According to the movie, Abdul Karim impressed the British sovereign with his depth of spirit and good looks. Soon the unlikely friends became inseparable, discussing philosophy, literature, even Indian cuisine. In a span of 14 years, Abdul Karm became the queen’s confidant and munshi, her teacher, in Urdu.
But the queen’s courtesans and her family, sidelined by Abdul, questioned her sanity and considered her removal.
Historian and author Shrabani Basu based her book of the same title on the queen’s journals in Urdu and on Karim’s private diary. Basu discovered Abdul Karim’s personal diary in possession of Karim’s surviving nephew Abdul Rashid in 2010, over a century after the queen’s death.
This was the only document on the relationship between royal and servant that survived the wrath of Queen Victoria’s children. Immediately after her death in 1901, the royals evicted Queen Victoria’s munshi, burned everything he had received from the queen and swiftly shipped him and his family to India. In 1909 Abdul Karim died in Agra leaving his diary as his only testimonial of his deep friendship with the empress.
Director Frears offers captivating cinematography while Dame Judi Dench portrays a free-spirited Queen Victoria and Indian actor Ali Fazal embodies a charming and loyal Adbul Karim.
Though the film does not depict a romantic relationship between the two, it does hint to it. Dench describes the queen’s reaction to Karim:
“She had a ready eye for somebody good-looking, which he is very, so it was easy to imagine a kind of tired, poor person suddenly looking up and seeing this wonderful good-looking young man. How lovely somebody at last beautiful to look at,” Dench said.
But, author Basu says, “At the heart of this book is a story of friendship, a friendship of two different people from two different specters of this world, one is the Empress of India, one is a clerk from Agra jail, and somewhere they have a bond they find this link and a common space.”
American Made, by Bourne Identity filmmaker Doug Liman, offers a satirical look at the political crisis in Nicaragua.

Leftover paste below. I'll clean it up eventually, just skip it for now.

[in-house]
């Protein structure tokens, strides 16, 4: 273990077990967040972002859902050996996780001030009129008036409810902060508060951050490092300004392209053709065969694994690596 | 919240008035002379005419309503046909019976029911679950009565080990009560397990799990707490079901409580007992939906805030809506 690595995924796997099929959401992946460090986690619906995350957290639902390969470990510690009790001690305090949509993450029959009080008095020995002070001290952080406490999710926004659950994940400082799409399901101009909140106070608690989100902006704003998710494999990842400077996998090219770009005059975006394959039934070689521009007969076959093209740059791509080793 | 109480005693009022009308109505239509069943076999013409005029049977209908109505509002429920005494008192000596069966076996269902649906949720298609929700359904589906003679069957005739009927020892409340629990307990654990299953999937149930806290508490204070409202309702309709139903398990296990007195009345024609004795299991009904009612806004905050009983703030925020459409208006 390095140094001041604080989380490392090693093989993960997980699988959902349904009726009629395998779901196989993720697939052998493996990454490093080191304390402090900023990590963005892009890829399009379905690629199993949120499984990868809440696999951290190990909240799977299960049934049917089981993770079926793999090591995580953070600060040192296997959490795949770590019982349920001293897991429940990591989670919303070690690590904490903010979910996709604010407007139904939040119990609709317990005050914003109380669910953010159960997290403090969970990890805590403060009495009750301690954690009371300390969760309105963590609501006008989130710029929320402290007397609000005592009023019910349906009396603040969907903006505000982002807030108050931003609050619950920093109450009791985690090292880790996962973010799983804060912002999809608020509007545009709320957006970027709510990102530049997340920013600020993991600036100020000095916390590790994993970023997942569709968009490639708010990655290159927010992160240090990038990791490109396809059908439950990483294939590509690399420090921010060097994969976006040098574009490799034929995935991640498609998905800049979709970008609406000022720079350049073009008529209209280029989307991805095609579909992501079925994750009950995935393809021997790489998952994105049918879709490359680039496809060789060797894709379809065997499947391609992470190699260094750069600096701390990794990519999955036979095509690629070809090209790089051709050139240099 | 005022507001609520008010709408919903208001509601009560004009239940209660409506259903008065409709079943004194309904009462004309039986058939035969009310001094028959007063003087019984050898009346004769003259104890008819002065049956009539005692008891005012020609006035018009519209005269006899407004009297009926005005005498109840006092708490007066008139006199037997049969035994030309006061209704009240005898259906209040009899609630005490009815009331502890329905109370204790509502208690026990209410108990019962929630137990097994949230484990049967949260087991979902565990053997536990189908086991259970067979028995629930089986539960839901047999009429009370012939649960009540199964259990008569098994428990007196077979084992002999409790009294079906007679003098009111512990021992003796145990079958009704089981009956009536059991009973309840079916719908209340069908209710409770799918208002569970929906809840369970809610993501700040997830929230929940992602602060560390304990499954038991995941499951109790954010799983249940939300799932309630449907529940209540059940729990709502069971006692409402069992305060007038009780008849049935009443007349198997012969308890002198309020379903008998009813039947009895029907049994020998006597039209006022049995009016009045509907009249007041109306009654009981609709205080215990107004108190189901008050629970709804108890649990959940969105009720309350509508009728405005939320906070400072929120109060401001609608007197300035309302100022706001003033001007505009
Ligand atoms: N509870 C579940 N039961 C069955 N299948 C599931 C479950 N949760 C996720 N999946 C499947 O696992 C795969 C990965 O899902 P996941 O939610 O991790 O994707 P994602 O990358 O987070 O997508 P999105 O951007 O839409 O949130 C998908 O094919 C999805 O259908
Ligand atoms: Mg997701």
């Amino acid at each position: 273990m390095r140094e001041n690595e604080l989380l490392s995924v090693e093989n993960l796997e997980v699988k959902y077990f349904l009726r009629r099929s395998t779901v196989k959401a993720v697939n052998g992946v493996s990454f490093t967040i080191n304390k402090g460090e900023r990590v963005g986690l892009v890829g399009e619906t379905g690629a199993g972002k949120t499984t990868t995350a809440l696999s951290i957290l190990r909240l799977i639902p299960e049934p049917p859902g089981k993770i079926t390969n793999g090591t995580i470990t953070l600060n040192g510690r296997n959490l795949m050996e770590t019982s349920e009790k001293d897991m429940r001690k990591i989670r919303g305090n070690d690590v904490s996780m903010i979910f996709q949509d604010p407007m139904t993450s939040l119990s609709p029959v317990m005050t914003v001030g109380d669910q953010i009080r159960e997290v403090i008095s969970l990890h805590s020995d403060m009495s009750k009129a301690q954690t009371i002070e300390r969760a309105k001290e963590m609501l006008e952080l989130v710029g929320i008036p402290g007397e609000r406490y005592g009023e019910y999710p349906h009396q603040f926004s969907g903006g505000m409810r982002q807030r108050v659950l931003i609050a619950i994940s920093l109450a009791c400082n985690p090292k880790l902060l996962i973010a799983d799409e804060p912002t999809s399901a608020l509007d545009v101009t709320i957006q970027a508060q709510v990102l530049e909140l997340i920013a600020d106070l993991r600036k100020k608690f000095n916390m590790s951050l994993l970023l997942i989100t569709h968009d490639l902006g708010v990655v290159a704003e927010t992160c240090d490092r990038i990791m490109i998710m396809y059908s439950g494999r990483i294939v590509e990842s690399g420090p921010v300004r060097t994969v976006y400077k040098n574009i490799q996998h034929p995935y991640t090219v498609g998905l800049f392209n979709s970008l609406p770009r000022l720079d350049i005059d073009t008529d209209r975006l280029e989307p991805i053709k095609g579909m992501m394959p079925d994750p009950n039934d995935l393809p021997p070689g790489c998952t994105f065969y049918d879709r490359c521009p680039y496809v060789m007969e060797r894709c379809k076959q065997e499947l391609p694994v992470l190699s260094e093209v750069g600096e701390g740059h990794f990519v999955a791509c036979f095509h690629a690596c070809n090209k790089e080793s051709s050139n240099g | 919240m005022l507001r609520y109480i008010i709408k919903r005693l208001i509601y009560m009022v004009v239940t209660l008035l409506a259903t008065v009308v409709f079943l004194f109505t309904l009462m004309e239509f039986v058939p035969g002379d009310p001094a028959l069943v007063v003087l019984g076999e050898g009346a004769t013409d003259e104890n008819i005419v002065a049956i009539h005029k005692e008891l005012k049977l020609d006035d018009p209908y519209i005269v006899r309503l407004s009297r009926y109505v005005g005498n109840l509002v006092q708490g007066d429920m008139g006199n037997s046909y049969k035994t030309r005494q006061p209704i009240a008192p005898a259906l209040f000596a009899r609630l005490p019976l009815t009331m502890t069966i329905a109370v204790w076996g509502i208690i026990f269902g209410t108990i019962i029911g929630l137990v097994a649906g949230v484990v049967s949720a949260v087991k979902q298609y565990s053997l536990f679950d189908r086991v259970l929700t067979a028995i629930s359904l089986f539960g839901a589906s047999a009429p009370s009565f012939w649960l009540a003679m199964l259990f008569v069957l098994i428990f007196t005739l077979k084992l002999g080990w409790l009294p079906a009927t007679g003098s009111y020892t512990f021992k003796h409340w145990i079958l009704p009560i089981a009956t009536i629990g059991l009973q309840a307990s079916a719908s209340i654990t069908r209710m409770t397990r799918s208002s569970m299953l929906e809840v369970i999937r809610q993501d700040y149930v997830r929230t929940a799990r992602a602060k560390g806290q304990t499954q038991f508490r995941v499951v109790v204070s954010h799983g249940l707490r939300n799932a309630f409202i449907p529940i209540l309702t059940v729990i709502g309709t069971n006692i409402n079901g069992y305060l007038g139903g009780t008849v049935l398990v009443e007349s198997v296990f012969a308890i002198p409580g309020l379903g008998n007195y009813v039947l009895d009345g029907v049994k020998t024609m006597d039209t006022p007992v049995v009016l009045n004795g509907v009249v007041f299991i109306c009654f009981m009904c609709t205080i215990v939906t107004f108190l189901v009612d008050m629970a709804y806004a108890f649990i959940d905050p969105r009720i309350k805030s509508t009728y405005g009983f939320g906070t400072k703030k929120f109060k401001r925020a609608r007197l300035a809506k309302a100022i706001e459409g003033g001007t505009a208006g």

It shows the involvement of the United States in the revolution during the late 1970s and 1980s through the perspective of pilot Barry Seal, who, for the right price, delivers guns to Nicaragua on behalf of the CIA, and cocaine into the U.S. on behalf of the Colombian cartel. Somewhere in between, Seal also works for the DEA.
Tom Cruise offers an engaging interpretation as Barry Seal, piloting the plane and doing all the stunts throughout the film. Cruise explains what drew him to the character:
“He just couldn’t help himself,” Cruise said. “He just had to live this life. He literally when you are talking about someone living on the edge, he didn’t even realize he was on the edge. He was just living life and not really thinking of necessary ramifications and what’s going to happen.”
As in most of his action film projects, Cruise pushes his boundaries.
“I don’t make a movie just to make a movie,” he said. “It’s not what interests me. What interests me is the passion of cinema, the passion of storytelling. That’s when it gets very exciting, not just a job. I love this too much.” (VOA)
Haridwar, Sep 13, 2017: On a gray monsoon morning, Darshana Kapoor picks her way gingerly through the slush on the riverbank after taking a dip in the Ganges River in Haridwar town, one of the most revered spots for Hindus.
But the ritual bath that Hindus believe absolves a lifetime of sins was not an uplifting experience for her. “My faith brought me here, but when I see the garbage floating in the river, I felt so bad. I had to scrub myself,” she said.
She was not exaggerating. The Central Pollution Control Board has said that the water of the Ganges at Haridwar is not fit for bathing.